Eating ice cream

Consensus for ice cream!

Consensus decisions are the output of a process in which a team or group finds a solution that everyone can either actively support or live with. Getting from the need to create a decision to the decision is where the magic (or at least the hard work) happens. The steps a facilitator takes in generating a consensus decision include:

  1. Identifying what the team will decide. Develop a clear outline to help a team or group to frame the scope of the decision. State the need for everyone to understand by pinpointing the priorities.
  2. Visualize what a positive outcome looks like. Visualization provides a mental model of what a successful consensus looks like and how it impacts the team. Use the process of visualization to mentally role-play getting to a consensus in your mind. This is a critical step not only for the facilitator but the whole team. Facilitators use mental models to guide, and team members use mental models to create a goal. Questions are a tool to generate a mental model. Two questions I have found useful are:
    1. What is the ideal or best outcome possible?
    2. What does the path to attaining that outcome look like?

Every facilitator needs to have a set of framing questions to generate a mental model and should refresh that list periodically.

3. Decide how your group will complete a decision. A consensus process allows a group to generate as much agreement as possible. Consensus requires some portion of the team to provide consent. There is a number of mechanisms to establish consensus and then test consent.

4. Develop an agenda for the meeting. The outline and the technique (step 3) are important inputs into the agenda. Agendas keep the team focused and on track. Agendas allow a facilitator to maintain control and focus on the purpose of the discussion,  and allow team members to pour their creativity into generating ideas, concerns, and synthesis.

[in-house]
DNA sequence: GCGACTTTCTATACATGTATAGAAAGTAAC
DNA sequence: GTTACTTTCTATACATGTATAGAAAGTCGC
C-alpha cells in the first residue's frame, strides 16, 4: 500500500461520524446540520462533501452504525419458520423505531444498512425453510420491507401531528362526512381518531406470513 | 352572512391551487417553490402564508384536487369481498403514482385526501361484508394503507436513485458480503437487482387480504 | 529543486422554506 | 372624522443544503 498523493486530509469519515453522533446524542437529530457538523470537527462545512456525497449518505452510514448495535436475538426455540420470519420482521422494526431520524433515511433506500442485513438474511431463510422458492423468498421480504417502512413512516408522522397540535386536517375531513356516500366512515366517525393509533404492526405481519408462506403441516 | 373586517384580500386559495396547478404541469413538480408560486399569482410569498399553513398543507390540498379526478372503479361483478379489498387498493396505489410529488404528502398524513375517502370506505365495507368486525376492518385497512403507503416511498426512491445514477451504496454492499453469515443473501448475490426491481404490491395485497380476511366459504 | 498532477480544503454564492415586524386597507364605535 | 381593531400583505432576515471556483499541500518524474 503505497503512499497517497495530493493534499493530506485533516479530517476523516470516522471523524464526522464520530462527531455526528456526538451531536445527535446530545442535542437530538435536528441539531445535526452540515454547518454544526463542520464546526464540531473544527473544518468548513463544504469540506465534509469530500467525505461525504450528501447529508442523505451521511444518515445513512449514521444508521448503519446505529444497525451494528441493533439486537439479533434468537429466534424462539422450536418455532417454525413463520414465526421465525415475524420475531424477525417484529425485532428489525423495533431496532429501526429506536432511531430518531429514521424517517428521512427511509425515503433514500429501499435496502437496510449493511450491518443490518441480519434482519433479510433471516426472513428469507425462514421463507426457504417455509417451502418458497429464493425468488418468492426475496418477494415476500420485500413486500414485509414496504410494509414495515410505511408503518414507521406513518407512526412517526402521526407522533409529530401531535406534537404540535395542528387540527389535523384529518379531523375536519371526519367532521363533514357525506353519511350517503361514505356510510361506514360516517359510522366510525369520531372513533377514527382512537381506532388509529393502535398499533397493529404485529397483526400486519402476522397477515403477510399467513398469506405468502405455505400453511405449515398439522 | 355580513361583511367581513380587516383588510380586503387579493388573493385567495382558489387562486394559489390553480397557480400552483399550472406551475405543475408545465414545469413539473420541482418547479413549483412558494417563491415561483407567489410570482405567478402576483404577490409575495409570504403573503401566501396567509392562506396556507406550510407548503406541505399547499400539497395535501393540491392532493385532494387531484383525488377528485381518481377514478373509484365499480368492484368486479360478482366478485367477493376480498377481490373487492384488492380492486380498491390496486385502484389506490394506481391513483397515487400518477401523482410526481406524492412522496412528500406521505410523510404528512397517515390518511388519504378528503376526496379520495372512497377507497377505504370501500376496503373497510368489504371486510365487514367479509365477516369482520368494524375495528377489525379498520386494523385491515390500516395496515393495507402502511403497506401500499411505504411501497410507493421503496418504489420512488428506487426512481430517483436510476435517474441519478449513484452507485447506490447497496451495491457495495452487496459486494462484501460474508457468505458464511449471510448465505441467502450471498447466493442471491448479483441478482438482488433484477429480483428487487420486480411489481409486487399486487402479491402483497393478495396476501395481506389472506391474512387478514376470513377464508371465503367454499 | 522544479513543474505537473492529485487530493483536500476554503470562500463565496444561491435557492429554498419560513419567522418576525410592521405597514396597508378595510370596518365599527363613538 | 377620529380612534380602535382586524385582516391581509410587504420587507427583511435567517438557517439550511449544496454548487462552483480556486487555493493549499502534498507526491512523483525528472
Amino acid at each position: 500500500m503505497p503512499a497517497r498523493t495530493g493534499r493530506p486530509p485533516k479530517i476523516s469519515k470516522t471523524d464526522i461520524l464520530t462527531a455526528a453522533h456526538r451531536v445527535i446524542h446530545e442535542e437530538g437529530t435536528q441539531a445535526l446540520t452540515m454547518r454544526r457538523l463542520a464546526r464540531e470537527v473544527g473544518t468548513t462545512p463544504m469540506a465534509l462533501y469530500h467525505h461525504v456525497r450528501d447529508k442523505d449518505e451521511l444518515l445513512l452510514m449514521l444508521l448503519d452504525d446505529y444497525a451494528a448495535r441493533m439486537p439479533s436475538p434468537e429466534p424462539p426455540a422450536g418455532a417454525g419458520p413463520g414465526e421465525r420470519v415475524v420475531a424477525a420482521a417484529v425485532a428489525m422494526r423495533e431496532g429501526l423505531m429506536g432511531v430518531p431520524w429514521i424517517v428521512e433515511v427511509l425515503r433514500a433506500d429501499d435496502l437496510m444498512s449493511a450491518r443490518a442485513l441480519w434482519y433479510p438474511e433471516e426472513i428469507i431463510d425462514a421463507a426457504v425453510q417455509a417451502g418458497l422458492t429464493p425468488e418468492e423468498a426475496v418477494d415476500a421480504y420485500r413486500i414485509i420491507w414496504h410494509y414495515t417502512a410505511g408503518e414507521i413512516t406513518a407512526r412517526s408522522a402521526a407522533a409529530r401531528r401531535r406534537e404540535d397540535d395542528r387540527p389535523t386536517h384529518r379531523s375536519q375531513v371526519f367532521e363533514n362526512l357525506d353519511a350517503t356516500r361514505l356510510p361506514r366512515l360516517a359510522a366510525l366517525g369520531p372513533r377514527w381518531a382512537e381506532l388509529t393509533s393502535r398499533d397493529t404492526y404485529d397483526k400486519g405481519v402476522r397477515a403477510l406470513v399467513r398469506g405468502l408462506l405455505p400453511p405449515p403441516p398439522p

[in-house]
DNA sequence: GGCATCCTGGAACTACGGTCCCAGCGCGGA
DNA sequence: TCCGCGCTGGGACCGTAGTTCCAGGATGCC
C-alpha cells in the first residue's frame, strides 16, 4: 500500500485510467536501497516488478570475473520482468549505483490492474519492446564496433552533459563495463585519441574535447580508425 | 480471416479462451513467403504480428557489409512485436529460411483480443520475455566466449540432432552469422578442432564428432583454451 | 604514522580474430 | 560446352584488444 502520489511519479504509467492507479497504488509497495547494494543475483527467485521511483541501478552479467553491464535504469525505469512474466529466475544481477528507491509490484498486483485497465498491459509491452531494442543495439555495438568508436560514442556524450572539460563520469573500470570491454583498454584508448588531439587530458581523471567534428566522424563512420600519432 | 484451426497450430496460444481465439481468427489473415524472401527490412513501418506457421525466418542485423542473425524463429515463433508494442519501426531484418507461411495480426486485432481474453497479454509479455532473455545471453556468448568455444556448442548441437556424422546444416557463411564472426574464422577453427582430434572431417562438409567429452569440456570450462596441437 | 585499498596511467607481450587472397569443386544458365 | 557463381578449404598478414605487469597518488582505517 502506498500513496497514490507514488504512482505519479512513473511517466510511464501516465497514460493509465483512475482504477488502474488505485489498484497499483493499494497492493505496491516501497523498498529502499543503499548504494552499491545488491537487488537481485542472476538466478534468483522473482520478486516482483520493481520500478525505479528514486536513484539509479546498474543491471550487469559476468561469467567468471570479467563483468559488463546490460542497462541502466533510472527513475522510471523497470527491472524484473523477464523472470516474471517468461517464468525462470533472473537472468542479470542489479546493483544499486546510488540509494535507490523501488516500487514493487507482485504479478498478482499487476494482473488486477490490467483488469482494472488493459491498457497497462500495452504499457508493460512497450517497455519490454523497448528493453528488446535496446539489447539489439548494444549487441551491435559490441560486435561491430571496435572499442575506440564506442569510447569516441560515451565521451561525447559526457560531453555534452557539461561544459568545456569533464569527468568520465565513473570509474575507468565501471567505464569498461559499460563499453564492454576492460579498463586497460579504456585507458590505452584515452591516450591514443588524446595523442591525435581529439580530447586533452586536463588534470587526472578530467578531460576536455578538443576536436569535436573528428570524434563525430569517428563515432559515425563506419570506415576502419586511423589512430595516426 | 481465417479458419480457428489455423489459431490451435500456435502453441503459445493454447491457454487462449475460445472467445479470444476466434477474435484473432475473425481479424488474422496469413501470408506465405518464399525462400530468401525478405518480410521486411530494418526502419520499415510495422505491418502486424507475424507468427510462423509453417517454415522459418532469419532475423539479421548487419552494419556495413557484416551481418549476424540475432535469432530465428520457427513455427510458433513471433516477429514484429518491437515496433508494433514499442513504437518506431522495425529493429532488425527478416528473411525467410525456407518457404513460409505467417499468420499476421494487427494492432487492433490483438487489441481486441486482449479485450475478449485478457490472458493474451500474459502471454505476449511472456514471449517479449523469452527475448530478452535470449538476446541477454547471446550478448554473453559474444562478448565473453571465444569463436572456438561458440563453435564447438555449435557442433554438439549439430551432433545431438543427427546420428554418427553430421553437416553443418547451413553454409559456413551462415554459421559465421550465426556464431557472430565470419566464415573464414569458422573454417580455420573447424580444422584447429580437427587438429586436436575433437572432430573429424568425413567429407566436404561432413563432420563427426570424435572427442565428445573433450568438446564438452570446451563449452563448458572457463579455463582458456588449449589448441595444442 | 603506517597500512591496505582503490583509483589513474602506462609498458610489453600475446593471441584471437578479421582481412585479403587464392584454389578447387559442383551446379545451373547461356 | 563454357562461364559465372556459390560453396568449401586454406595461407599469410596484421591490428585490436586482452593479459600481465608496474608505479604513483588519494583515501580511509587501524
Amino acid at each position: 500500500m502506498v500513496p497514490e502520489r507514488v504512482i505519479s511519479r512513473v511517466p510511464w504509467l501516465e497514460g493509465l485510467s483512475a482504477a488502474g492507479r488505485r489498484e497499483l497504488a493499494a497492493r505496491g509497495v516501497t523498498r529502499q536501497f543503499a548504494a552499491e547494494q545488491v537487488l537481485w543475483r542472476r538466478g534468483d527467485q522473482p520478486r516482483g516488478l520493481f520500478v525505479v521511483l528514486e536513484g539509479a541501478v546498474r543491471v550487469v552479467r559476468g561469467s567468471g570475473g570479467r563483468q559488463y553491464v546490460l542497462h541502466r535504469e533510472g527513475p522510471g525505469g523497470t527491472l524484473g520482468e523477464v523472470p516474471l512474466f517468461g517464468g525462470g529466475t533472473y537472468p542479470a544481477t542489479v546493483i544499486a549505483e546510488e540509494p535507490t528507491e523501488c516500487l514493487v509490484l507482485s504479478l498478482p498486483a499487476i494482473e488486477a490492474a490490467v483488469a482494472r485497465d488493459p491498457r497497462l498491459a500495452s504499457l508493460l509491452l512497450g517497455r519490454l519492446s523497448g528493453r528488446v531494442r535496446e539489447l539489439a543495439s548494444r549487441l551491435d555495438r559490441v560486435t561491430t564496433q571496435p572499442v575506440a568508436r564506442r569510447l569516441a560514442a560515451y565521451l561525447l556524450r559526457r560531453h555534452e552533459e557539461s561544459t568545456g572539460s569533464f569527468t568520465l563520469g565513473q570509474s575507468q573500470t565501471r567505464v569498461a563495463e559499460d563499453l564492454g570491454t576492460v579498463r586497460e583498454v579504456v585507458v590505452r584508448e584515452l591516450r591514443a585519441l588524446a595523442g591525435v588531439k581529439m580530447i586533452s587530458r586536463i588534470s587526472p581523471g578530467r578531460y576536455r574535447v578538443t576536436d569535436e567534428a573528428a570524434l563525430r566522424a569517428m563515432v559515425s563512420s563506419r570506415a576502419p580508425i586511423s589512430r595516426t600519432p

The facilitator and everyone on the team needs to understand the concept of consent before they agree on a consensus. Every team member needs to give their “permission” for the agreement to exist. Consenting does not mean that every person got their first choice or even everything they wanted, but it does mean that everyone, using the foundation of the good of the whole group, can live with and support the decision. Agreeing with the decision and then acting in a passive-aggressive manner is not consent.

5. Execute the agenda using the technique chosen for creating a consensus. This is the step where the magic happens. Useful structured and unstructured techniques to generate consensus include:

  1. Brainstorming and listing
  2. Multi-voting
  3. Facilitated conversation
  4. Roman voting
  5. Unstructured conversation

All of these techniques include discussion and synthesis to generate a decision that everyone can live with and support. We will explore the techniques in the next essay.

6. Put the decision in place! Since everyone on the team has consented to the decision, everyone on the team performs their role in the implementation and supports their teammates as they perform their role.

The six steps identified along with using a structured/formal meeting technique will feel very heavy to some. When making hard or risky decisions each step might need to be carefully and discretely played out. When making common, low-risk decisions teams will still go through the steps based on unconscious muscle memory. Missing any of the steps can result in parts of the team feeling unappreciated and/or cut off.